• Doc

    Anyone notice that Romney maintains a steady percentage of around 30%?  There is an ebb and flow whenever another candidate rises or falls, but Romney remains stable.  That would indicate to me that he does have a pretty rock solid constituency of 30% (probably the Republican Old Guard).  It would appear that the 70% realize that Romney is a business as usual politician and are awaiting the emergence of a final challenger in the party.  It would appear that the established platforms of BOTH parties has crumbled:  democrats because of the disastrous events of the past 3 years as well as the continual exposure of the arrogance and wanton disregard of the Constitution and laws of the United States and the republicans who have been (until recently) sitting on their asses allowing the dems to, pretty much, do it as long as they get a piece of the pie.  The TEA Party took the lid off the garbage can and the smell of it has permeated the nation waking the apathetic members of the majority to the fact that someone has to take out the trash and has sent the first load to the dump.  This resulted in an even more overwhelming odor and most Americans smell it and realize that air freshener will no longer suffice, and that a garbage man is needed.  While Romney probably will take NH, I look to the 2nd and 3rd place finishers there for the next President.  The bounce that results from the first one or two primaries will drastically change from;historical patterns, as much as the dems would like to see Romney be the challenger, I don’t believe that majority of the public want him.  Look at the radical changes the other contenders are presenting – that is the HOPE and CHANGE the American people were looking for last presidential election, and I believe they will DEMAND it this coming election.,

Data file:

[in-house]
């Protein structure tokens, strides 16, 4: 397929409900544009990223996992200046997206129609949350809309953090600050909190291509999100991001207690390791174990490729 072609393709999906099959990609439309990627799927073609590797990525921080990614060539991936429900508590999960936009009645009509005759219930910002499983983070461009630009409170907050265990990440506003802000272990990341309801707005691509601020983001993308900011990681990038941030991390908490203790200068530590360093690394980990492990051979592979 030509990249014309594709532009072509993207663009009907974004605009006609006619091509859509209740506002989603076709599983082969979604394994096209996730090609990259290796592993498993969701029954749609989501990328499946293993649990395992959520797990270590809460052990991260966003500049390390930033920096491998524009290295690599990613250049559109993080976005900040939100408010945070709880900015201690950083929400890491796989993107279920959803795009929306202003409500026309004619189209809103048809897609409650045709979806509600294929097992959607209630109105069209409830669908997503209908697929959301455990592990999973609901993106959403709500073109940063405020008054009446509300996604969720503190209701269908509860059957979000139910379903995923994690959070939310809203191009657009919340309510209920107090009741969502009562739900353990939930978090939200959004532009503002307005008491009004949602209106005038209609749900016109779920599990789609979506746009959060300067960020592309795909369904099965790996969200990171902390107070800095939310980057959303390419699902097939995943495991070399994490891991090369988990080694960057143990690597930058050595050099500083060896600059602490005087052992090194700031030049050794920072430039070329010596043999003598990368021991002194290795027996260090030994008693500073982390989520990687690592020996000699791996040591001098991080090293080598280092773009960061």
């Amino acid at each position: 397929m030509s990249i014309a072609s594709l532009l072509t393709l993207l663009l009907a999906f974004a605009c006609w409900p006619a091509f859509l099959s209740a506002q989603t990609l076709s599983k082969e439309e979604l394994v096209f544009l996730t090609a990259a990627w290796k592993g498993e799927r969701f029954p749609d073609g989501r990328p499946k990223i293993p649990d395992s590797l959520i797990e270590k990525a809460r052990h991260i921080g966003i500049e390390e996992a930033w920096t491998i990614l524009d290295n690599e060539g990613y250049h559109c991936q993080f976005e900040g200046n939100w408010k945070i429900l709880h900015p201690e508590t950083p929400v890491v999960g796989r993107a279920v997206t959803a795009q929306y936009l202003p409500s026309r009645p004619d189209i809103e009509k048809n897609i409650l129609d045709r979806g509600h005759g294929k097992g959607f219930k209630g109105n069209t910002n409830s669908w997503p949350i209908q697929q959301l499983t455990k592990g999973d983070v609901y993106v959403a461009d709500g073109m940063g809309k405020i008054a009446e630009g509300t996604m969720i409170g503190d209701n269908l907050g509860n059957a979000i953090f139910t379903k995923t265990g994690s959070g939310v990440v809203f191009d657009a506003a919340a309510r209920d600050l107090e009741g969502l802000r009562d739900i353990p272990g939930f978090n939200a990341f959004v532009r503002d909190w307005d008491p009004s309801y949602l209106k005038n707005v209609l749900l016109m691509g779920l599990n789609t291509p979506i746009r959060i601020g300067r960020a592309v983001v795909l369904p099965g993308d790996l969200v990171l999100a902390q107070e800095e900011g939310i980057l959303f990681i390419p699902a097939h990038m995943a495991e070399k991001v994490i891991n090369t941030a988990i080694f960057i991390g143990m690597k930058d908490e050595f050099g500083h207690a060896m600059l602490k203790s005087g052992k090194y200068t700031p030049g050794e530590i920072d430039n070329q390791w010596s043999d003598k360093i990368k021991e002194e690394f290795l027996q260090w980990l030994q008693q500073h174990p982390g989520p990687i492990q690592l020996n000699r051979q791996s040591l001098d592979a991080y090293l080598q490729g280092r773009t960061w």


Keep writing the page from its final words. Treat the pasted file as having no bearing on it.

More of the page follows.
• Anonymous

    ….  think about Mr Gingrich the debater. As delightful as it would be to see him totally shred Obama, it would be almost as satisfying to see him destroy Biden ….

    In 2008 the then soon-to-be President-Elect Palin destroyed Plugs Biden every which way but loose for all the darned good it achieved. 

    In that the slobbering lickspittle Obamania Media simply lied about Mrs Palin’s quite remarkable destruction of the senate’s biggest ego — and most miniscule IQ.

    As they would if Mr Gingrich God-forbid got the gig as vp-nominee.

  • jb

    Guys, face it.

    a) Bachmann’s too crazy; Perry’s too stupid and crazy; and Cain’s too stupid.
    b) Ron Paul’s smart enough but in his own ways even crazier.
    c) Huntsman is too smart and too moderate to win the primary
    d) Mitch Daniels is apparently too smart and too moderate to even be invited to the debates!

    Only Romney is smart enough and not crazy enough. And look at all the pretzel bends he’s had to go through, to deny moderate ideas that worked.

    And it’s going to be HILARIOUS fun when Romney gets the nod, and has to attack Obama’s health care – which is based on a plan that Romney instituted first in Massachusets.

    And? Conservative GOP members have only themselves to blame. Because they have decided they want candidates who are anti-abortion, anti-climate change and pro-trickle-down theory. Which puts them on the outs with modern society, accepated science and established economics.

    And that’s how it is. Watch the election and see if I’m wrong. Taking bets for push-ups as we speak.